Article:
The version of the method in accordance with the invention that is disclosed in claim 4 enables advantageous evaluation of said image artifacts in order to carry out the adaptation of the spatial sensitivity profiles automatically during the image reconstruction. The execution of the image reconstruction is then repeated each time on the basis of the same MR data sets and while systematically varying the spatial sensitivity profiles. The sensitivity profiles of the receiving elements used, determined by means of a suitable reference measurement, are stored in the reconstruction unit of the MR apparatus used and can then be (virtually) adapted in such a manner that the artifacts appearing in the reconstructed image are minimized. Because the image artifacts that stem from displacements, rotations and/or distortions of the receiving elements are characteristic as described above, such artifacts can be simply detected and evaluated automatically by means of the reconstruction unit.
 Granted, said image artifacts in principle occur throughout the image, but for the method in accordance with the invention as disclosed in claim 5 it suffices when the image reconstruction that is repeatedly executed for the automatic adaptation of the sensitivity profiles is limited to parts of the overall image. This is advantageously possible because said image artifacts occur in characteristic positions in the image that are known in advance and are dependent, for example on the specific choice of the reduced FOV.
 It is particularly advantageous to minimize gradients in the image intensity during the automatic adaptation of the spatial sensitivity profiles in conformity with claim 6. Such distinct gradients occur in the image in locations where the outer limits of the full image format are folded in the reduced FOV by aliasing. It is notably when surface coils are used that there is an increased sensitivity at the edge of the image region. When the relevant receiving element has been displaced relative to the reference measurement, the described intensity gradients are pronounced. The intensity gradients preferably occur in a location that is dictated by the phase encoding used during the image acquisition, so that the reconstruction by means of the SENSE technique can be limited to the relevant location for the automatic adaptation of the spatial sensitivity profiles in accordance with the invention; this results in a significant saving of time.
 Preferably, neighboring image lines are compared with one another in conformity with claim 7. In order to minimize the image artifacts, in accordance with the invention it is then necessary to reconstruct only the relevant image lines and to calculate the ratio of their intensities. Directly neighboring image lines represent approximately the same anatomical structure but, because of the incorrect adaptation of the spatial sensitivity profiles, they may possibly have a different brightness. The sensitivity data is varied in accordance with the invention by (virtual) geometrical transformation until the two neighboring image lines deviate as little as possible from one another.
 As an alternative, in accordance with claim 8 it is also possible to take into account the intensity profiles of the reconstructed image itself for the evaluation of the incorrect adaptation of the spatial sensitivity profiles. This offers the advantage that information as regards the displacements of the receiving elements can be derived notably from the directions of the intensity gradients occurring. This knowledge can be advantageously used to carry out the automatic adaptation of the spatial sensitivity profiles more systematically and hence faster.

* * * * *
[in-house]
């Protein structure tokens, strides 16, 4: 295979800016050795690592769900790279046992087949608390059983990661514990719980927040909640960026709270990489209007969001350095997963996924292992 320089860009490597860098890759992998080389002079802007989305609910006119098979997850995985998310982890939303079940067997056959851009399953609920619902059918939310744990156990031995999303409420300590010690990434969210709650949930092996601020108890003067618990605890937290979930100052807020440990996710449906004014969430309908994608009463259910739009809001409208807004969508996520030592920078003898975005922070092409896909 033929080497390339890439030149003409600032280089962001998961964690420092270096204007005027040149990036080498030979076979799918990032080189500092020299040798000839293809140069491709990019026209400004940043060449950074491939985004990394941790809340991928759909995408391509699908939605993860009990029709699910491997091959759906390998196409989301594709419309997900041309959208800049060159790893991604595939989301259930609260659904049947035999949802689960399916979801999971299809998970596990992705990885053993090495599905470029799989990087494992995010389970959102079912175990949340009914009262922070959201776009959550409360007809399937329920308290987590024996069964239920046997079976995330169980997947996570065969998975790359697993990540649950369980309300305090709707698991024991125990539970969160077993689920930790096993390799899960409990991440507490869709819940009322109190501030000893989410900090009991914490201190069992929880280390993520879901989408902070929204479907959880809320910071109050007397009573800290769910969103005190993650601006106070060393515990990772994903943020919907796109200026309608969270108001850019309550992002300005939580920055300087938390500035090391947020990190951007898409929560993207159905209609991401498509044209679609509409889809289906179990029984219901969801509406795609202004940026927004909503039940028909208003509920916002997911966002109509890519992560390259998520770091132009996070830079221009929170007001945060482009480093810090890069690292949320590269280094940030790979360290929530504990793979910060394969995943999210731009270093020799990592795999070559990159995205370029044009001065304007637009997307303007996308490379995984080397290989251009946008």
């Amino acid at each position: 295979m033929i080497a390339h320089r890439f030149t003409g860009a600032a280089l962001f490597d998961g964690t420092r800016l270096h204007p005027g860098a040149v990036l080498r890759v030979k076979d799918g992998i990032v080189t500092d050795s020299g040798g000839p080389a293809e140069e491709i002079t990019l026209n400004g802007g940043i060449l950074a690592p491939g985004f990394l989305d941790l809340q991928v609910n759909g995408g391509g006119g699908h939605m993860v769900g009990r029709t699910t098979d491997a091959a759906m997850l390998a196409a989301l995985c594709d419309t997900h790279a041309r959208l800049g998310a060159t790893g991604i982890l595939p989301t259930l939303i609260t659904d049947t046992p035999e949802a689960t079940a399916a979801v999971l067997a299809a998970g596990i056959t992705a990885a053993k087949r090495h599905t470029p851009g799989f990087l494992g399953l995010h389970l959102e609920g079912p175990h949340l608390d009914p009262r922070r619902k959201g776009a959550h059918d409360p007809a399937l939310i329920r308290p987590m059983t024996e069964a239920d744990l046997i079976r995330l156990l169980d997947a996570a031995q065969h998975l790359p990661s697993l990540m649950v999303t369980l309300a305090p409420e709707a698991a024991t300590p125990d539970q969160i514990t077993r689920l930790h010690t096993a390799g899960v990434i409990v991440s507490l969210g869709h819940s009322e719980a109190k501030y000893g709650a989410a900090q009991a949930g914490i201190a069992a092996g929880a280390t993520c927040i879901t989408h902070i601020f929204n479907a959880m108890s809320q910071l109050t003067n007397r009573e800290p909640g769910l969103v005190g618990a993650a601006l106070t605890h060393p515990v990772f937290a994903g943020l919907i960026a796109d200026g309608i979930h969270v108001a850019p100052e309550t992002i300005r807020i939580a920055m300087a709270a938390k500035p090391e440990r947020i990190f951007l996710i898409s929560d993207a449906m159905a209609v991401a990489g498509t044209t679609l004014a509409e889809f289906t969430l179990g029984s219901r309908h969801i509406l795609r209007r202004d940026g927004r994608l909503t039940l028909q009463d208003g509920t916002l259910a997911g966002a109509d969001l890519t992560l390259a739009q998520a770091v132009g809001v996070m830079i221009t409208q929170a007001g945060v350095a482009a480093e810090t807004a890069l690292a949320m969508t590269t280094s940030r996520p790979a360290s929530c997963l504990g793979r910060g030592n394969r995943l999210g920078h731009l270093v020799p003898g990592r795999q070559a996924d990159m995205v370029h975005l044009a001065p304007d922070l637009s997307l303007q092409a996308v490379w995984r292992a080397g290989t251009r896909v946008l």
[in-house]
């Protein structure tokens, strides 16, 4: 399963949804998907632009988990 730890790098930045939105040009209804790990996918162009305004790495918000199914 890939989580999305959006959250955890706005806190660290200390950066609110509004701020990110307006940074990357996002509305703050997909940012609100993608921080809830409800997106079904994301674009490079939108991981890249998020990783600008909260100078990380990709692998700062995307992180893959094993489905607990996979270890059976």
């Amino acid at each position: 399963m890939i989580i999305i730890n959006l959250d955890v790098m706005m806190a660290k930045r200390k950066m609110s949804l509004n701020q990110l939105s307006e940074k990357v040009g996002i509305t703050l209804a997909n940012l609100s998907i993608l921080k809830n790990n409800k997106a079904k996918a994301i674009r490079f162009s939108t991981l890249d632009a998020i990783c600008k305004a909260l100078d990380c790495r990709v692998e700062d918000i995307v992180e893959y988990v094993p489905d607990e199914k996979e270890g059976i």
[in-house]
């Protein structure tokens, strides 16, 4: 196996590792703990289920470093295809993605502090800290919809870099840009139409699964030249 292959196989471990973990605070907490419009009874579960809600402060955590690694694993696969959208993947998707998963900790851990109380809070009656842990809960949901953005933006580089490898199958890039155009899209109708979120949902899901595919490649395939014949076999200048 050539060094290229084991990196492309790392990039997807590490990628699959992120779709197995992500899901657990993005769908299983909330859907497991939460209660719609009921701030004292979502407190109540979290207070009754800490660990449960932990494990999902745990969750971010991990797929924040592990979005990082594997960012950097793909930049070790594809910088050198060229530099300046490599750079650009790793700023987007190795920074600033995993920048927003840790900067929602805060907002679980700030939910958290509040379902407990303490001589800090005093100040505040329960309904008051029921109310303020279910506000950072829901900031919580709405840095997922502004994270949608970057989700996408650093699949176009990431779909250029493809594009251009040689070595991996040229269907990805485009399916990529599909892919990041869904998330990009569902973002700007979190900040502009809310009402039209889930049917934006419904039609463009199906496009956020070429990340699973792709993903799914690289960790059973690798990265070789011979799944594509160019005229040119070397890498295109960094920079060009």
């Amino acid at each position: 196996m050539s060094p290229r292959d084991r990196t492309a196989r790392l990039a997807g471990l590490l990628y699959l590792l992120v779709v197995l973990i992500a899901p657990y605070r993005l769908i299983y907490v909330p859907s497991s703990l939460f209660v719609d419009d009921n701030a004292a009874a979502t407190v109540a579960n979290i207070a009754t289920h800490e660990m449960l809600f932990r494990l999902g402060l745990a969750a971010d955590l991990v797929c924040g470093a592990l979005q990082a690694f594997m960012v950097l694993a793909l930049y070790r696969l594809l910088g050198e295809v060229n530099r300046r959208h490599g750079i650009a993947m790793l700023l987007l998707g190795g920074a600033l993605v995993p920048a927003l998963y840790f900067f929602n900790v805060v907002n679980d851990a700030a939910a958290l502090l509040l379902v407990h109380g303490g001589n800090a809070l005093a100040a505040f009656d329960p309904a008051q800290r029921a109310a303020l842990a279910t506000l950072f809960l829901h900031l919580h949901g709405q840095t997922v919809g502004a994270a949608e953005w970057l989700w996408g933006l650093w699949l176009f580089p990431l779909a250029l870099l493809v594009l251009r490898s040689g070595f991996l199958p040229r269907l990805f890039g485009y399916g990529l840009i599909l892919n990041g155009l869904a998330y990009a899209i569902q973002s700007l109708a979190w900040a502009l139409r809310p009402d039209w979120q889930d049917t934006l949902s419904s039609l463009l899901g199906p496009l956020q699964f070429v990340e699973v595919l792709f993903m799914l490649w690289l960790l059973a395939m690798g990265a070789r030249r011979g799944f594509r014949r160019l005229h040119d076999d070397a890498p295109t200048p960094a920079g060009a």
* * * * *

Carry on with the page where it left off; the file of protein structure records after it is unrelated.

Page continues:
An MR apparatus as disclosed in claim 9 is suitable for carrying out the MR imaging method in accordance with the invention. The implementation in a conventional MR tomography apparatus in clinical use is simply possible, without any adaptation of the hardware being necessary. It is merely necessary to adapt the programming of the reconstruction unit. This can be realized by means of a computer program for controlling an MR apparatus as disclosed in the claims 10 and 11. Such a computer program can be advantageously made available to the users of MR apparatus on a suitable data carrier, such as a disk or a CD-ROM, or by downloading via a data network (Internet).
 Embodiments of the invention will be described in detail hereinafter with reference to the Figures. Therein:
FIG. 1 shows diagrammatically the method in accordance with the invention, and
FIG. 2 shows the MR apparatus in accordance with the invention.
 The diagram at the left of the three diagrams shown in FIG. 1 represents the image plane with the co-ordinates x and y. Image acquisition is performed by means of two surface coils which are positioned above and below the image plane, viewed in the Y direction. In the case of image acquisition in conformity with the SENSE method, MR signals are picked up by means of both surface coils while the phase encoding of the pulse sequence used is chosen to be such that a reduced FOV I is scanned. The corresponding image region is denoted by a dotted line 1 in FIG. 1. During the sense reconstruction of the image, image regions II, III that are situated outside the FOV I are reconstructed from the MR data measured by means of the two surface coils. The full image region is delimited by a dashed line 2 in FIG. 1. Sensitivity profiles 3 and 4 of the two surface coils are required for the SENSE reconstruction. The two diagrams at the right show the corresponding dependencies of the sensitivity S on the Y co-ordinate. As can be deduced from the curve 3, the sensitivity of the surface coil that is positioned above the image region decreases as the distance from the coil decreases. The same holds for the sensitivity profile 4 of the lower surface coil. The spatial sensitivity profiles that are shown in the diagram at the center are determined by way of a reference measurement in the method in accordance with the invention. During this reference measurement the complete image region is scanned by means of the two surface coils as described above, after which the sensitivity profiles 3 and 4 are determined by comparison of the images that have been reconstructed in a conventional manner.